If you are a Landlord renting a residential property under an assured shorthold tenancy that started after 6 April 2007, you are required to put the Tenant’s deposit in a government backed tenancy deposit scheme. The deposit must be placed into a scheme within 30 days of receiving it from the Tenant.
The Tenant’s deposit can be registered in England and Wales with the following: -
- Deposit Protection Service - https://www.depositprotection.com/
- MyDeposits - https://www.mydeposits.co.uk/
- Tenancy Deposit Scheme - https://www.tenancydepositscheme.com/is-my-deposit-protected.html
All schemes offer the Landlord two options, (1) the scheme can hold the deposit for free which is known as a custodial scheme or (2) the Landlord holds the deposit and the Landlord will then pay the scheme to insure it which is known as a insured scheme.
These government-backed schemes ensure your tenants will get their deposit back if they:
- Meet the terms of your tenancy agreement;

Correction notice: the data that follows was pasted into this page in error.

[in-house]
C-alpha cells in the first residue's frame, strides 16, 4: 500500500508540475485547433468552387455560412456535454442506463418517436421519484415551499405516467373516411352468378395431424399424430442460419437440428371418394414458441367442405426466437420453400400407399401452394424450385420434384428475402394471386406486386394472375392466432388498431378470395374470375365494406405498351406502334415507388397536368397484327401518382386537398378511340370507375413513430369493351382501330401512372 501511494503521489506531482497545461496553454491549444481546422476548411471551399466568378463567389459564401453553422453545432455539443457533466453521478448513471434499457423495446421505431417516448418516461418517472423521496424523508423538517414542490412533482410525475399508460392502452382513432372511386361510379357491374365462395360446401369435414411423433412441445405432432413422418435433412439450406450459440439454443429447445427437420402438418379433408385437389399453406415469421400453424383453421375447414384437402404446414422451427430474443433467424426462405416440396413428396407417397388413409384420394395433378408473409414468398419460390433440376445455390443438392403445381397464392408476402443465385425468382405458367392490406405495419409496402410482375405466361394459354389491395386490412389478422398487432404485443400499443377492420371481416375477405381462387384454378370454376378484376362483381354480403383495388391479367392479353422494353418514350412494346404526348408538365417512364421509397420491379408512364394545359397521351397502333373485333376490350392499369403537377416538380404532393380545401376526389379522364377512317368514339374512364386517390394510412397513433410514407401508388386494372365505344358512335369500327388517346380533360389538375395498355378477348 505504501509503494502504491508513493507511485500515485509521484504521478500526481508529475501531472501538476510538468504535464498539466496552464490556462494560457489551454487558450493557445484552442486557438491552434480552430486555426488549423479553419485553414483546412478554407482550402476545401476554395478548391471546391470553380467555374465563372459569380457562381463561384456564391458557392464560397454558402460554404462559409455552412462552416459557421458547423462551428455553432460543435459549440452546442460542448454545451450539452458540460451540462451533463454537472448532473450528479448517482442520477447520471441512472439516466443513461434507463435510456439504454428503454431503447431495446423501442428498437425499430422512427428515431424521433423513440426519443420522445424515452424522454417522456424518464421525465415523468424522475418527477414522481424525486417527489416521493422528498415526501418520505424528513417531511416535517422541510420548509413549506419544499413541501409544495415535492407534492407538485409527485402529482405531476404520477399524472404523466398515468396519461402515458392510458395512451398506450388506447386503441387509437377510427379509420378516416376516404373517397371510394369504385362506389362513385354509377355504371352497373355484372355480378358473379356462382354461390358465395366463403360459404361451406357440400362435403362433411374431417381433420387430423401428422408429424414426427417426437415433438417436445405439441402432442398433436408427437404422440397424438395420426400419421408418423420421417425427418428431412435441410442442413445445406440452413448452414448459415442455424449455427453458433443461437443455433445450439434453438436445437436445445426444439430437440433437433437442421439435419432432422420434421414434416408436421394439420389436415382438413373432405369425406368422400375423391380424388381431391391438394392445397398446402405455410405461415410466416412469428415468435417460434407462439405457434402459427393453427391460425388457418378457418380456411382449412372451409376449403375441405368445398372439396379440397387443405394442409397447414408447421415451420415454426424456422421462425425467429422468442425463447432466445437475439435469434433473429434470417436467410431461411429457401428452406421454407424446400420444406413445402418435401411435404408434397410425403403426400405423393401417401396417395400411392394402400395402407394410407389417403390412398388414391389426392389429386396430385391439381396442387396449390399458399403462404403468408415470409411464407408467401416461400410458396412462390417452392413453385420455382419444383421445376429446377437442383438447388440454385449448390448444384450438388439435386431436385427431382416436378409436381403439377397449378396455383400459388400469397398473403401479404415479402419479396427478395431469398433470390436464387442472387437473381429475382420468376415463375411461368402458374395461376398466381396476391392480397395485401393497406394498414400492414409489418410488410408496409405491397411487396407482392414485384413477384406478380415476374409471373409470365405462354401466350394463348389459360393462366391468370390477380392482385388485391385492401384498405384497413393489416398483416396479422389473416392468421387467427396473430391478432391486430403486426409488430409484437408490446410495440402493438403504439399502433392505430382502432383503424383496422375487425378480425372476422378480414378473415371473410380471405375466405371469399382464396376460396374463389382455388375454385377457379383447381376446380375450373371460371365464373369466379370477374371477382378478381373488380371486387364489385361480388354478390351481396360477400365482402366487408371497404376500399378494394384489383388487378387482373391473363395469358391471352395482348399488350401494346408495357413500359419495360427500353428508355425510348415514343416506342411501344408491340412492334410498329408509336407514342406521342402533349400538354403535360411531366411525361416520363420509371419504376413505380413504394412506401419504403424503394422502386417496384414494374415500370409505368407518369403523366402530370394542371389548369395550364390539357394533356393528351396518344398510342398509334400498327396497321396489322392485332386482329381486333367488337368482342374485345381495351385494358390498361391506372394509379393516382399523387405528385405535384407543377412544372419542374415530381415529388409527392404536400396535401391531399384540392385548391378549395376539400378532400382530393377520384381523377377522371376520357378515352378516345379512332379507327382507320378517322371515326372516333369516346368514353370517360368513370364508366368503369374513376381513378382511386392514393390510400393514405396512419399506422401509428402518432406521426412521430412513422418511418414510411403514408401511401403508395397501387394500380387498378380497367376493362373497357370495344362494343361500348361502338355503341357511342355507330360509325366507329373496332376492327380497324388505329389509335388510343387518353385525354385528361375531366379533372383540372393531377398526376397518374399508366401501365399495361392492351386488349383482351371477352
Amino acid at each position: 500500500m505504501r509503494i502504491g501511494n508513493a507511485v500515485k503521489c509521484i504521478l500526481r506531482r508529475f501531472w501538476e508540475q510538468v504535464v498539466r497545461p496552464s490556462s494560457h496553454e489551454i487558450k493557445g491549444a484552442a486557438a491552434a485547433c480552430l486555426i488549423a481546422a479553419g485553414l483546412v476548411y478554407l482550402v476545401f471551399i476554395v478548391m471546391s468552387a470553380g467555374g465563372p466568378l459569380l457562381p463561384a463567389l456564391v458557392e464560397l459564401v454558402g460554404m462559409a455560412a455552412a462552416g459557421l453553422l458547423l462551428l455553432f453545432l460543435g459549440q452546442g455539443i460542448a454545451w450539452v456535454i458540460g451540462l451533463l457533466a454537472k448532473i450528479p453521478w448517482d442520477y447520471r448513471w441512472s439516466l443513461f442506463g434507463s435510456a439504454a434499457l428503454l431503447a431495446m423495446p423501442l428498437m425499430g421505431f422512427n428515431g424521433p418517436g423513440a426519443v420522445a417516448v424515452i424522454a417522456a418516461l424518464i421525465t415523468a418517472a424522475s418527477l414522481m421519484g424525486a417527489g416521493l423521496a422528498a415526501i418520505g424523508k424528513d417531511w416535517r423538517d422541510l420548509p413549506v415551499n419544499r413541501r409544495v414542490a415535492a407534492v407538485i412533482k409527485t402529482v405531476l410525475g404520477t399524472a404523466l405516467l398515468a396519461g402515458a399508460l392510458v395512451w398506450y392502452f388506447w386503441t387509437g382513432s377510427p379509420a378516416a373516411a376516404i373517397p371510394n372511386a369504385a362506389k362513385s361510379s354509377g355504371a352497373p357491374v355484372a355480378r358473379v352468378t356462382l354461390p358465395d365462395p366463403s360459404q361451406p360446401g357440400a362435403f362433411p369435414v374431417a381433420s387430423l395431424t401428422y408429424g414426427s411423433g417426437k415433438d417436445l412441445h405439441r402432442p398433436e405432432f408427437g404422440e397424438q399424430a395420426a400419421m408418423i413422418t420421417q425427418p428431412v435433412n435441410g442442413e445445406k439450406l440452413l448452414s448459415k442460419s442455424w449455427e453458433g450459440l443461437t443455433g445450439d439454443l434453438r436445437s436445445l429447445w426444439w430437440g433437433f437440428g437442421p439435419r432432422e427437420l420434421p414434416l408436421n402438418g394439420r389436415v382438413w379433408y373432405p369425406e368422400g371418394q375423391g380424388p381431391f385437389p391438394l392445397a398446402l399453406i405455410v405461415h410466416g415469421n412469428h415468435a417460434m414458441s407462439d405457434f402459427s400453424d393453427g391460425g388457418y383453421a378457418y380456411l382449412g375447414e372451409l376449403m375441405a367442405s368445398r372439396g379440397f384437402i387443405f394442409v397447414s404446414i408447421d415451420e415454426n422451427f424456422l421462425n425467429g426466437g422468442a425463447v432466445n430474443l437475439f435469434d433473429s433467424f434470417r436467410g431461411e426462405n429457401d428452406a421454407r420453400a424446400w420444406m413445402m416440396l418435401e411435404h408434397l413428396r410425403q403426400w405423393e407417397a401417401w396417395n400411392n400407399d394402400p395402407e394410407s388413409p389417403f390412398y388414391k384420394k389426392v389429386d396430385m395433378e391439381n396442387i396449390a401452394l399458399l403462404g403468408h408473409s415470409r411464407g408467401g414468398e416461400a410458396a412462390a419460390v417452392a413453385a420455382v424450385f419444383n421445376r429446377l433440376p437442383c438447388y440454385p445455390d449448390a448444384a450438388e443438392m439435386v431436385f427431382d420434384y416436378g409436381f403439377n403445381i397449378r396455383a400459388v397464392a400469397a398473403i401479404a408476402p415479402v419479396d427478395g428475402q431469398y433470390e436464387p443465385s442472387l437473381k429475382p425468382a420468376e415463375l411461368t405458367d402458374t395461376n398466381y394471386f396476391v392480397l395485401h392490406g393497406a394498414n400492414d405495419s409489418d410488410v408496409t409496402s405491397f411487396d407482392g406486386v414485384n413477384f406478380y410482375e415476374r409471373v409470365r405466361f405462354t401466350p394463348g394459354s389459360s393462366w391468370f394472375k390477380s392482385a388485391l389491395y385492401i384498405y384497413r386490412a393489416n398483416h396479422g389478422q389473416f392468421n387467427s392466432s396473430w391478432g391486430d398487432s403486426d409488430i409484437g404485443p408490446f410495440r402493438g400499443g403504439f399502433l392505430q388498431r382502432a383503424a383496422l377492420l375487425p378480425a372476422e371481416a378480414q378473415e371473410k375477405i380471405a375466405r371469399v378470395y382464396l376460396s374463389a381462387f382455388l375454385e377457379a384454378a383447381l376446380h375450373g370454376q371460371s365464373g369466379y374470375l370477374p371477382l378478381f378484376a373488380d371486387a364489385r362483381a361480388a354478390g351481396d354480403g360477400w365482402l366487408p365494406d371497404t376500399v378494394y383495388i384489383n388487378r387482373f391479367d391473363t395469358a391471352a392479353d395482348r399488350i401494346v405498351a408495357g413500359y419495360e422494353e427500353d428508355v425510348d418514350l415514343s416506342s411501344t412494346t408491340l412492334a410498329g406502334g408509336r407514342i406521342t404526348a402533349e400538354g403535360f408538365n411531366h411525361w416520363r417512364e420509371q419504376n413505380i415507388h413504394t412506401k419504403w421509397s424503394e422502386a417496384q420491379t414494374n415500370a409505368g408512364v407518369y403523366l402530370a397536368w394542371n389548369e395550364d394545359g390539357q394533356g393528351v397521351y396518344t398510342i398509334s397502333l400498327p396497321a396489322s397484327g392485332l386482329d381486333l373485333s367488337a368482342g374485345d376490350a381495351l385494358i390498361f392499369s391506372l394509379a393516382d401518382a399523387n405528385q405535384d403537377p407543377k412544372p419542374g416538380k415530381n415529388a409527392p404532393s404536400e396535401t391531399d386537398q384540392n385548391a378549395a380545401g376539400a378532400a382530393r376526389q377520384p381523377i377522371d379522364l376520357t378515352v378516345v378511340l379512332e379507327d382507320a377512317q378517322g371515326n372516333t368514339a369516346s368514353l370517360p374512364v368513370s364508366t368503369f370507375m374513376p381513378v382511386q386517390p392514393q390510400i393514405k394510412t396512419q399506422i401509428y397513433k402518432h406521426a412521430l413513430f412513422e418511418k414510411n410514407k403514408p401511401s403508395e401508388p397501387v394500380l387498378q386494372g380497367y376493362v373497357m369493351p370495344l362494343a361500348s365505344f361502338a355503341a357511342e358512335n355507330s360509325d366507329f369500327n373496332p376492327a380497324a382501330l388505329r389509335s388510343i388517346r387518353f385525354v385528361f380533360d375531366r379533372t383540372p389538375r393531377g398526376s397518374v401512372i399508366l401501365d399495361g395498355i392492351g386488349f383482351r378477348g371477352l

- Do not damage the property;
- Pay the rent and bills.
Information Landlords must give Tenants
Landlord’s must provide the following information to the Tenant within 30 days of receipt of the deposit:
- The address of the property;
- How much deposit the Tenant has paid;
- How the deposit is protected;
- The name and contact details of the tenancy deposit protection;
- Landlord’s details;
- How to apply to get the deposit back;
- What to do if there is a dispute over the deposit.
What happens if the Landlord does not protect the deposit?
If the Landlord does not protect the Tenant’s deposit, Tenant’s can apply to the local County court and the court can order the Landlord to repay the deposit or order the Landlord to pay the deposit into a Tenancy Deposit Protection scheme within 14 days. Tenant’s should seek legal advice before applying to court.
At the end of a Tenancy
The Landlord must return the deposit to the Tenant within 10 days of both the Landlord and Tenant agreeing on how much will be returned.